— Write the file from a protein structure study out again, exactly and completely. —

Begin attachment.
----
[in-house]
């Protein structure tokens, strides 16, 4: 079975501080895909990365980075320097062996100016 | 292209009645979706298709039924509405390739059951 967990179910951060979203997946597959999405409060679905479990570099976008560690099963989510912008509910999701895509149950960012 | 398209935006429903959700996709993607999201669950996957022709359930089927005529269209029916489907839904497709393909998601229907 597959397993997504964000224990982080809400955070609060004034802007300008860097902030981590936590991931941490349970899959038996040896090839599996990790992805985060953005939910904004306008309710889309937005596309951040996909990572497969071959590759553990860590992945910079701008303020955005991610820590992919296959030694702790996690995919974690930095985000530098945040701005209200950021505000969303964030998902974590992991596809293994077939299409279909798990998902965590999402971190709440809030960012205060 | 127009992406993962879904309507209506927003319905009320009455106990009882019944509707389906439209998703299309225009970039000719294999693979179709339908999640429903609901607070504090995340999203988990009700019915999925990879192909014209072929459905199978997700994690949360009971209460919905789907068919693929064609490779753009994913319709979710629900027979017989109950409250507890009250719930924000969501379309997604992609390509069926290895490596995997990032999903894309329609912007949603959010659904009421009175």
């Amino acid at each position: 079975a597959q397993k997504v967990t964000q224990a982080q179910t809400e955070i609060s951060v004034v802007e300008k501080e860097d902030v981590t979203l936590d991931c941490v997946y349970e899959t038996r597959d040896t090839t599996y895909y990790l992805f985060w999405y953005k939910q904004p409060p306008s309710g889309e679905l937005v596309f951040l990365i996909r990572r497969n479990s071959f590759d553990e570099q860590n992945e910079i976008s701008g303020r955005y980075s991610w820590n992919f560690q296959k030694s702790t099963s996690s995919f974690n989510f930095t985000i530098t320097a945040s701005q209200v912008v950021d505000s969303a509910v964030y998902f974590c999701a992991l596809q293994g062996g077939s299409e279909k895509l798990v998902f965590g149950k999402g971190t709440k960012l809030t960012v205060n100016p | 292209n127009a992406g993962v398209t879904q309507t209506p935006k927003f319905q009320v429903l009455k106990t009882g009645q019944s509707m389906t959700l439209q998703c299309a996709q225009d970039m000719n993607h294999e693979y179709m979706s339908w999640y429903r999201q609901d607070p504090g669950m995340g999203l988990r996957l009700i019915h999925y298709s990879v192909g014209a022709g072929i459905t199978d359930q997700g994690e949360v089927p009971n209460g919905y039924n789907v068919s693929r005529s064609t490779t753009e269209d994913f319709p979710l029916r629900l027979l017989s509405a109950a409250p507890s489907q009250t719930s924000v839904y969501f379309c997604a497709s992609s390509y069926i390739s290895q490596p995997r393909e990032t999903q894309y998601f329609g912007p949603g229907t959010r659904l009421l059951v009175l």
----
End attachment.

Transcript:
[in-house]
């Protein structure tokens, strides 16, 4: 079975501080895909990365980075320097062996100016 | 292209009645979706298709039924509405390739059951 967990179910951060979203997946597959999405409060679905479990570099976008560690099963989510912008509910999701895509149950960012 | 398209935006429903959700996709993607999201669950996957022709359930089927005529269209029916489907839904497709393909998601229907 597959397993997504964000224990982080809400955070609060004034802007300008860097902030981590936590991931941490349970899959038996040896090839599996990790992805985060953005939910904004306008309710889309937005596309951040996909990572497969071959590759553990860590992945910079701008303020955005991610820590992919296959030694702790996690995919974690930095985000530098945040701005209200950021505000969303964030998902974590992991596809293994077939299409279909798990998902965590999402971190709440809030960012205060 | 127009992406993962879904309507209506927003319905009320009455106990009882019944509707389906439209998703299309225009970039000719294999693979179709339908999640429903609901607070504090995340999203988990009700019915999925990879192909014209072929459905199978997700994690949360009971209460919905789907068919693929064609490779753009994913319709979710629900027979017989109950409250507890009250719930924000969501379309997604992609390509069926290895490596995997990032999903894309329609912007949603959010659904009421009175």
């Amino acid at each position: 079975a597959q397993k997504v967990t964000q224990a982080q179910t809400e955070i609060s951060v004034v802007e300008k501080e860097d902030v981590t979203l936590d991931c941490v997946y349970e899959t038996r597959d040896t090839t599996y895909y990790l992805f985060w999405y953005k939910q904004p409060p306008s309710g889309e679905l937005v596309f951040l990365i996909r990572r497969n479990s071959f590759d553990e570099q860590n992945e910079i976008s701008g303020r955005y980075s991610w820590n992919f560690q296959k030694s702790t099963s996690s995919f974690n989510f930095t985000i530098t320097a945040s701005q209200v912008v950021d505000s969303a509910v964030y998902f974590c999701a992991l596809q293994g062996g077939s299409e279909k895509l798990v998902f965590g149950k999402g971190t709440k960012l809030t960012v205060n100016p | 292209n127009a992406g993962v398209t879904q309507t209506p935006k927003f319905q009320v429903l009455k106990t009882g009645q019944s509707m389906t959700l439209q998703c299309a996709q225009d970039m000719n993607h294999e693979y179709m979706s339908w999640y429903r999201q609901d607070p504090g669950m995340g999203l988990r996957l009700i019915h999925y298709s990879v192909g014209a022709g072929i459905t199978d359930q997700g994690e949360v089927p009971n209460g919905y039924n789907v068919s693929r005529s064609t490779t753009e269209d994913f319709p979710l029916r629900l027979l017989s509405a109950a409250p507890s489907q009250t719930s924000v839904y969501f379309c997604a497709s992609s390509y069926i390739s290895q490596p995997r393909e990032t999903q894309y998601f329609g912007p949603g229907t959010r659904l009421l059951v009175l």